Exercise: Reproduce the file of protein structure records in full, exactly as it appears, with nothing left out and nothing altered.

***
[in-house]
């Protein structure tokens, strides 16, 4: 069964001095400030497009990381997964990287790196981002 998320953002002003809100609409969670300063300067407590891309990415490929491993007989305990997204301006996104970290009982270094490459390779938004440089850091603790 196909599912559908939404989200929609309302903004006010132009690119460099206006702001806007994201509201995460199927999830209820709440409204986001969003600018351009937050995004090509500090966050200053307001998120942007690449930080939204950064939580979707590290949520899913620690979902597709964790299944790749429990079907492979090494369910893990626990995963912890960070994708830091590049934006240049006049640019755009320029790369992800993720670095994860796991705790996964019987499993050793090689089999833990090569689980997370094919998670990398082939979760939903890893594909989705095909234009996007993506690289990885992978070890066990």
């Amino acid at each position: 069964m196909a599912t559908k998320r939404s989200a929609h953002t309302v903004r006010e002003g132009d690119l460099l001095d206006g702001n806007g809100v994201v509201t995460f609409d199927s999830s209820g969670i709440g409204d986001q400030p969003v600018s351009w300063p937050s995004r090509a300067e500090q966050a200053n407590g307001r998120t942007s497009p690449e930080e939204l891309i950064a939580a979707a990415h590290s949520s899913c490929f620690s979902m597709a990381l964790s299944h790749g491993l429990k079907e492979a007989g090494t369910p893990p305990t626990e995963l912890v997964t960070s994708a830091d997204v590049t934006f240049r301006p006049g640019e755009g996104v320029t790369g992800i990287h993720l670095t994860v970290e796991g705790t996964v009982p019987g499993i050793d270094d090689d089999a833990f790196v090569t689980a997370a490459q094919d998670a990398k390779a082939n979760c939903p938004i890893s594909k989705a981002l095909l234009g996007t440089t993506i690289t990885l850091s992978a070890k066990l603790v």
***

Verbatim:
[in-house]
């Protein structure tokens, strides 16, 4: 069964001095400030497009990381997964990287790196981002 998320953002002003809100609409969670300063300067407590891309990415490929491993007989305990997204301006996104970290009982270094490459390779938004440089850091603790 196909599912559908939404989200929609309302903004006010132009690119460099206006702001806007994201509201995460199927999830209820709440409204986001969003600018351009937050995004090509500090966050200053307001998120942007690449930080939204950064939580979707590290949520899913620690979902597709964790299944790749429990079907492979090494369910893990626990995963912890960070994708830091590049934006240049006049640019755009320029790369992800993720670095994860796991705790996964019987499993050793090689089999833990090569689980997370094919998670990398082939979760939903890893594909989705095909234009996007993506690289990885992978070890066990």
């Amino acid at each position: 069964m196909a599912t559908k998320r939404s989200a929609h953002t309302v903004r006010e002003g132009d690119l460099l001095d206006g702001n806007g809100v994201v509201t995460f609409d199927s999830s209820g969670i709440g409204d986001q400030p969003v600018s351009w300063p937050s995004r090509a300067e500090q966050a200053n407590g307001r998120t942007s497009p690449e930080e939204l891309i950064a939580a979707a990415h590290s949520s899913c490929f620690s979902m597709a990381l964790s299944h790749g491993l429990k079907e492979a007989g090494t369910p893990p305990t626990e995963l912890v997964t960070s994708a830091d997204v590049t934006f240049r301006p006049g640019e755009g996104v320029t790369g992800i990287h993720l670095t994860v970290e796991g705790t996964v009982p019987g499993i050793d270094d090689d089999a833990f790196v090569t689980a997370a490459q094919d998670a990398k390779a082939n979760c939903p938004i890893s594909k989705a981002l095909l234009g996007t440089t993506i690289t990885l850091s992978a070890k066990l603790v």